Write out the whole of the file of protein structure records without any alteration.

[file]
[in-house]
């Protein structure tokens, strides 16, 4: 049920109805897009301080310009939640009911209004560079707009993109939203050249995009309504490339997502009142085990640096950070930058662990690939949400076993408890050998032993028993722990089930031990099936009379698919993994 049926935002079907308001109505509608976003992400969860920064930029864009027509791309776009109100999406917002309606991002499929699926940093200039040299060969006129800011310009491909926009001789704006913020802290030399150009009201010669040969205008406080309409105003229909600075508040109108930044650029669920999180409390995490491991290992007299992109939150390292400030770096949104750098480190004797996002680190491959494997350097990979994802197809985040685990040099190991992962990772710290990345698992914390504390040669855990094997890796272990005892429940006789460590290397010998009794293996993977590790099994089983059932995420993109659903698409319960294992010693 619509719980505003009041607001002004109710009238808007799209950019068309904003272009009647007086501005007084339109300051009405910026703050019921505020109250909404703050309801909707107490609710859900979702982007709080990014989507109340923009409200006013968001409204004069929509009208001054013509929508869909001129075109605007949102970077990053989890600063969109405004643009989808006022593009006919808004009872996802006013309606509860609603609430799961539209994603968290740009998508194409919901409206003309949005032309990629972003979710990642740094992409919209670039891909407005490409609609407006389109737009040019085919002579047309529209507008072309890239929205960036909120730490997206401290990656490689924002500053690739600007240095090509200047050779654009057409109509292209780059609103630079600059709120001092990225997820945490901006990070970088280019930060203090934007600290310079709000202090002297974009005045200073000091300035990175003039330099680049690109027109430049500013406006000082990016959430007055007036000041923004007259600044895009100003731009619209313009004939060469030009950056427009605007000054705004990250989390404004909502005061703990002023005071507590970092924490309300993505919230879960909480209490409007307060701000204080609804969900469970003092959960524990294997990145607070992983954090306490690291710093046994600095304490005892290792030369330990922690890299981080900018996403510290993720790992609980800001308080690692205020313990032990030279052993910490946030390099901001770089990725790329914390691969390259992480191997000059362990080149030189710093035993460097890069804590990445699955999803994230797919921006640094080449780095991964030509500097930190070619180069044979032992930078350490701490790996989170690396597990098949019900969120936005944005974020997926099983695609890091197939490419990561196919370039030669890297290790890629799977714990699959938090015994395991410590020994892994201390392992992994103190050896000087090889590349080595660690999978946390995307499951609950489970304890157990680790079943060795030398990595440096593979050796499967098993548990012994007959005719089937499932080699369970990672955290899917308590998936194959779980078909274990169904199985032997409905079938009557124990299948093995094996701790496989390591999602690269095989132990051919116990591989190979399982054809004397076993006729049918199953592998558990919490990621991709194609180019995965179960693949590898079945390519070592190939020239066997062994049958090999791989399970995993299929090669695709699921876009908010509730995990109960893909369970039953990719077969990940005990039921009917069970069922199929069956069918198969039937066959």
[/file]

[in-house]
């Protein structure tokens, strides 16, 4: 049920109805897009301080310009939640009911209004560079707009993109939203050249995009309504490339997502009142085990640096950070930058662990690939949400076993408890050998032993028993722990089930031990099936009379698919993994 049926935002079907308001109505509608976003992400969860920064930029864009027509791309776009109100999406917002309606991002499929699926940093200039040299060969006129800011310009491909926009001789704006913020802290030399150009009201010669040969205008406080309409105003229909600075508040109108930044650029669920999180409390995490491991290992007299992109939150390292400030770096949104750098480190004797996002680190491959494997350097990979994802197809985040685990040099190991992962990772710290990345698992914390504390040669855990094997890796272990005892429940006789460590290397010998009794293996993977590790099994089983059932995420993109659903698409319960294992010693 619509719980505003009041607001002004109710009238808007799209950019068309904003272009009647007086501005007084339109300051009405910026703050019921505020109250909404703050309801909707107490609710859900979702982007709080990014989507109340923009409200006013968001409204004069929509009208001054013509929508869909001129075109605007949102970077990053989890600063969109405004643009989808006022593009006919808004009872996802006013309606509860609603609430799961539209994603968290740009998508194409919901409206003309949005032309990629972003979710990642740094992409919209670039891909407005490409609609407006389109737009040019085919002579047309529209507008072309890239929205960036909120730490997206401290990656490689924002500053690739600007240095090509200047050779654009057409109509292209780059609103630079600059709120001092990225997820945490901006990070970088280019930060203090934007600290310079709000202090002297974009005045200073000091300035990175003039330099680049690109027109430049500013406006000082990016959430007055007036000041923004007259600044895009100003731009619209313009004939060469030009950056427009605007000054705004990250989390404004909502005061703990002023005071507590970092924490309300993505919230879960909480209490409007307060701000204080609804969900469970003092959960524990294997990145607070992983954090306490690291710093046994600095304490005892290792030369330990922690890299981080900018996403510290993720790992609980800001308080690692205020313990032990030279052993910490946030390099901001770089990725790329914390691969390259992480191997000059362990080149030189710093035993460097890069804590990445699955999803994230797919921006640094080449780095991964030509500097930190070619180069044979032992930078350490701490790996989170690396597990098949019900969120936005944005974020997926099983695609890091197939490419990561196919370039030669890297290790890629799977714990699959938090015994395991410590020994892994201390392992992994103190050896000087090889590349080595660690999978946390995307499951609950489970304890157990680790079943060795030398990595440096593979050796499967098993548990012994007959005719089937499932080699369970990672955290899917308590998936194959779980078909274990169904199985032997409905079938009557124990299948093995094996701790496989390591999602690269095989132990051919116990591989190979399982054809004397076993006729049918199953592998558990919490990621991709194609180019995965179960693949590898079945390519070592190939020239066997062994049958090999791989399970995993299929090669695709699921876009908010509730995990109960893909369970039953990719077969990940005990039921009917069970069922199929069956069918198969039937066959």